So far so very ho-hum. Powell – a highly intelligent, supremely principled politician with a fine war record, well loved by his constituents – would have been a natural fit for UKIP with his anti-EU views, his ability to connect with the views of ordinary people and his brave refusal to allow the immigration issue to be swept under the carpet as the Establishment was so keen to do then and remains so eager to do so today.

Why then the story?

Well, it was pegged to the fact that on Thursday night a priapic, soap-dodging, informationally-challenged pocket demagogue called Russell Brand accused Farage on BBC Question Time of being a “pound shop Enoch Powell.” And amazingly, the Telegraph was inviting us to take the view that this grandiloquent half-wit’s cheap shot – playing on the popular leftist meme that Powell was a “racist” because of his “Rivers of Blood” speech – ought to be taken as a valid criticism.

Wearing the mask of sage neutrality, the Telegraph opined in its accompanying editorial:

Whatever the stance one takes, it should be remembered that it was the language used by Mr Powell in the Sixties that so poisoned the immigration debate – and arguably made it so difficult to reopen until very recently. Back in 2005, Michael Howard was accused of having a “Powell moment” as Tory leader when he questioned the wisdom of uncontrolled immigration. That spectre has often been used to shut down such conversations, to the advantage of no one.

Hence, while many in Ukip will be unrepentant in their admiration for Mr Powell, they should surely take note of the bitterness that followed the “Rivers of Blood” speech, and consider the consequences of over-heated rhetoric. Certainly, a debate about the impact of immigration needs to be had – and it should be a prominent part of the mainstream political agenda, rather than left to fester on the margins. But this vital discussion is best conducted with calm, reason and respect for the feelings of others.

Ah yes. The old “over-heated rhetoric” canard.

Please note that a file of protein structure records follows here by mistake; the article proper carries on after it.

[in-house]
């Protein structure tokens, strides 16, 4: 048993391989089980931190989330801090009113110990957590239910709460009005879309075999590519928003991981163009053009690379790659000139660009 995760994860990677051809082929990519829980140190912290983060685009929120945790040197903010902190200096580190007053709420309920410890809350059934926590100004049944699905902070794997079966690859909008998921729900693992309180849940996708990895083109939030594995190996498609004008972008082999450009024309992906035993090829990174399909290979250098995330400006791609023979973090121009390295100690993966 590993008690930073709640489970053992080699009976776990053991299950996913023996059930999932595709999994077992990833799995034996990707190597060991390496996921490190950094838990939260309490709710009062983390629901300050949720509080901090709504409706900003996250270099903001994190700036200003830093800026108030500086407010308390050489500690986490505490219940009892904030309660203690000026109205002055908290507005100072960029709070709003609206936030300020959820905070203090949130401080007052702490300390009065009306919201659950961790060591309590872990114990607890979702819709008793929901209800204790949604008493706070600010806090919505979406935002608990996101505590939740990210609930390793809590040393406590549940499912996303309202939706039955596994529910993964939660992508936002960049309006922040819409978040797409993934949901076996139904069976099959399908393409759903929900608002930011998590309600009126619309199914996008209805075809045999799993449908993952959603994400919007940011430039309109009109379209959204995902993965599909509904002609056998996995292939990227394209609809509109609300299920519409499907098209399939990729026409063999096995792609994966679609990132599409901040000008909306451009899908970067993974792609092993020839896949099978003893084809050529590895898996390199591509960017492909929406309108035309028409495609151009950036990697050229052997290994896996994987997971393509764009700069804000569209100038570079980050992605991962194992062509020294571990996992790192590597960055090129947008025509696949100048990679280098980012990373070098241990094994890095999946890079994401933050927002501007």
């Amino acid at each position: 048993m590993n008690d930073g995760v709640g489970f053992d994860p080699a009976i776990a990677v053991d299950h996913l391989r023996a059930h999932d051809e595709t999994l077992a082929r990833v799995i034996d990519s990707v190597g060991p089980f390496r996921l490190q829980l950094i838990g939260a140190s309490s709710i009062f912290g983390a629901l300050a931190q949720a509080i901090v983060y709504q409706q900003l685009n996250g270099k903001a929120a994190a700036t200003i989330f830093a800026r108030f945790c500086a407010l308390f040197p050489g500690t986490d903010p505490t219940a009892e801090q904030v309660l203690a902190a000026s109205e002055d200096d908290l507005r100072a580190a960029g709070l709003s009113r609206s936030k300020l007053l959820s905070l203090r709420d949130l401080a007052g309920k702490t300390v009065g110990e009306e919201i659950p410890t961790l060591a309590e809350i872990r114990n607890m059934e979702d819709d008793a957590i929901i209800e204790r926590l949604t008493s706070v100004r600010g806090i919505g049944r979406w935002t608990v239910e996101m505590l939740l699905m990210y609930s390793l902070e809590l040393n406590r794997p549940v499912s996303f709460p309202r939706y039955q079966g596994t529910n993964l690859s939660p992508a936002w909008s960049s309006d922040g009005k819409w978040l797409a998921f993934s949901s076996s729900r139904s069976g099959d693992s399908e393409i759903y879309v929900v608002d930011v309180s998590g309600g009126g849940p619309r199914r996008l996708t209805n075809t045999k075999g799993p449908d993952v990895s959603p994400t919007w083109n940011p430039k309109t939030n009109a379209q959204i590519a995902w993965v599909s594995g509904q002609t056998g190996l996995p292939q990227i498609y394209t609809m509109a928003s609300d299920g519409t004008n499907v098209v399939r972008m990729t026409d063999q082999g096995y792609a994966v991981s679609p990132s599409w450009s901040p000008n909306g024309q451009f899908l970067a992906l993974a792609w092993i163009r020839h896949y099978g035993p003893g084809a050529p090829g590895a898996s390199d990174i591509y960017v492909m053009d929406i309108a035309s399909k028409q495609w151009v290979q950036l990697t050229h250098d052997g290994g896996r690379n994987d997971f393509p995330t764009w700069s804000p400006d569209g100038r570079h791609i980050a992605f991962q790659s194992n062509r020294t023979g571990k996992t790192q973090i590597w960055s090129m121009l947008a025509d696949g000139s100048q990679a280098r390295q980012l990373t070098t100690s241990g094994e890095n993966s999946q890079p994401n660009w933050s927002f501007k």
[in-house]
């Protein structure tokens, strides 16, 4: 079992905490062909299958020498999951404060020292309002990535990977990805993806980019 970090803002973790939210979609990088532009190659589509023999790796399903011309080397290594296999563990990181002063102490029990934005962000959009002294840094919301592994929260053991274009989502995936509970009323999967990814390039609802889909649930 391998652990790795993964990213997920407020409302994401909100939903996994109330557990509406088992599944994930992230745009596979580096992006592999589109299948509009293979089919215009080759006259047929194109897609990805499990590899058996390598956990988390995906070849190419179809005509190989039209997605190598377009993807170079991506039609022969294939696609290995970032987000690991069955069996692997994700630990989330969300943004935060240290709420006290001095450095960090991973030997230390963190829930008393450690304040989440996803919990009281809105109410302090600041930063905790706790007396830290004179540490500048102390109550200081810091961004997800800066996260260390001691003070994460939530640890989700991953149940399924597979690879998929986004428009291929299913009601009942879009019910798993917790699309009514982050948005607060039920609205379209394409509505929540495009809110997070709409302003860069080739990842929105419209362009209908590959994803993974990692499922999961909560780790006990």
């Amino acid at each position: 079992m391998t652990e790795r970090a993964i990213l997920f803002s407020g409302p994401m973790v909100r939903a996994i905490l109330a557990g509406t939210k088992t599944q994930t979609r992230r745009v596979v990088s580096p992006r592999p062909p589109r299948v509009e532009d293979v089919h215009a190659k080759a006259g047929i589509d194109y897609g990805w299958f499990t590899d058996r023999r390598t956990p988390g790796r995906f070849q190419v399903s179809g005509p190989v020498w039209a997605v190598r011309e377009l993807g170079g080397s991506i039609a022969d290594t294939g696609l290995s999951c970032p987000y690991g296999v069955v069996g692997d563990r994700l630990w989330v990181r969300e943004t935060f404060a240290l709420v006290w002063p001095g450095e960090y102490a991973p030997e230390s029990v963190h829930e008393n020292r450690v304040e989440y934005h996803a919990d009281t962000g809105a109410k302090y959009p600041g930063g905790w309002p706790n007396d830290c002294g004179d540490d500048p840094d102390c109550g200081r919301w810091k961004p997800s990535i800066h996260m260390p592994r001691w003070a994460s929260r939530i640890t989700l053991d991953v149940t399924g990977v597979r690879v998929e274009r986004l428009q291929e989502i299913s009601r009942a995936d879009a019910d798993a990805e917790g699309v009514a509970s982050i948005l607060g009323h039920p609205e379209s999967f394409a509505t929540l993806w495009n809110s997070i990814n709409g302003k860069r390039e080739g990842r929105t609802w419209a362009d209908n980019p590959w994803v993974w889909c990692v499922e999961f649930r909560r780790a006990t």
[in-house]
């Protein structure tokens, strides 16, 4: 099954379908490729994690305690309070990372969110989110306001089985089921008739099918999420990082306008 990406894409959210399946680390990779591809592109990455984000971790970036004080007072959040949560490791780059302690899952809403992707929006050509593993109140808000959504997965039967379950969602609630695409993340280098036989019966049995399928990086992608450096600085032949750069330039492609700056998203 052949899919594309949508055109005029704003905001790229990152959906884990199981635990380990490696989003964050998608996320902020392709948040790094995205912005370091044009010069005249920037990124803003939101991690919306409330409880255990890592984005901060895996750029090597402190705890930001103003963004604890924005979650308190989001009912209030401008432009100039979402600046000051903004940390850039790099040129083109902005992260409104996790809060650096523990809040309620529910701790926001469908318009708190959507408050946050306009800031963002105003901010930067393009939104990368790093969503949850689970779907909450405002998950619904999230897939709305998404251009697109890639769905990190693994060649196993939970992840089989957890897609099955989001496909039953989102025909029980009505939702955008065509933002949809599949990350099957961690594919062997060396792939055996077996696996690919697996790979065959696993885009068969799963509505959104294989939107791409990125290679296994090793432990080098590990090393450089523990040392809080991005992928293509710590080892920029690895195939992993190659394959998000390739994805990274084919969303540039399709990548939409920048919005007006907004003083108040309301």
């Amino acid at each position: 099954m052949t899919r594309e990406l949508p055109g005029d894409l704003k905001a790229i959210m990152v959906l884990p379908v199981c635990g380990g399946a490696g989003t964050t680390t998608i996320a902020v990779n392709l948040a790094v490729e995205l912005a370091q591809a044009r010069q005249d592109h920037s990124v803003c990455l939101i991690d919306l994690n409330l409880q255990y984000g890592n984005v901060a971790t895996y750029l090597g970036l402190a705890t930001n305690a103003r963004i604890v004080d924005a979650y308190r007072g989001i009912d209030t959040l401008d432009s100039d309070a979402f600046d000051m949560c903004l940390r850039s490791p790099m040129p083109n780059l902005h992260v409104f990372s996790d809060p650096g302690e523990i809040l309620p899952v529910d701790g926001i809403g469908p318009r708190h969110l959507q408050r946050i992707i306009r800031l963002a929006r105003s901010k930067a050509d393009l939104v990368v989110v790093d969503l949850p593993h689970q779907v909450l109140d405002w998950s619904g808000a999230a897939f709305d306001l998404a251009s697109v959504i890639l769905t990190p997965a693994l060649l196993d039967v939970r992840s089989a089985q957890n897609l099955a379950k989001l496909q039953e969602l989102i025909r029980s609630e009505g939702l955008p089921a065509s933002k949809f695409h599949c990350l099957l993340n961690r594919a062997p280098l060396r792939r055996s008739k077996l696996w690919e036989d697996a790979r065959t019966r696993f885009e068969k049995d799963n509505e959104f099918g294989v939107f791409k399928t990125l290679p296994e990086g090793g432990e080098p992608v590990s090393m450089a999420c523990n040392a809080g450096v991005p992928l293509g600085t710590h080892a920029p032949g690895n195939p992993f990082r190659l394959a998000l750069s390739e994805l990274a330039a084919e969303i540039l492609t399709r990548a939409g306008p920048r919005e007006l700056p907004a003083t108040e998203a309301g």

It always puzzles me when I see one of my fellow journalists wheeling it out. It’s akin to a restaurant critic trying to make a virtue of the fact that from now on he’ll only be reviewing establishments that don’t serve meat; or a poet renouncing rhyme. Why would you want to do such a thing? Why would you want to shackle yourself in this way? The point, if your stock in trade is language, surely, is that you want to be free to employ it in all its rich variety – a bit of low snark here, a bit of Augustan rhetoric there. You’re appealing not just to your reader’s intellect but his emotions too. The idea that, say, strong imagery should be off-limits lest some bad person responds incorrectly is as absurd as ordaining that cars should only travel at 10 miles per hour because any faster and they might kill someone.

And exactly the same thing applies to political oratory. In the decades since Powell made that speech in 1968, it has become accepted wisdom that it killed free public debate on immigration stone dead and that the reason it did so was because of its inflammatory language. I’d concede the first part because it is depressingly, self-evidently true. But the second part is a nonsense.

It wasn’t Powell’s inflammatory language that killed the debate. What killed it was that a political and media Establishment which for various reasons didn’t want to have the debate – some for reasons of ideology, others out of moral cowardice – found it convenient to close it down by shooting the messenger. They didn’t have to close it down. There was no law that declared “If any politician quotes Virgil in a speech on immigration and some people get upset or offended by the fiery tone then for a period of no less than half a century the subject of immigration shall be off limits in case any more people get upset or offended.” Rather, it’s because, a craven political and media class chose to close it down, with consequences we are ruing to this day.

Read the rest at Breitbart London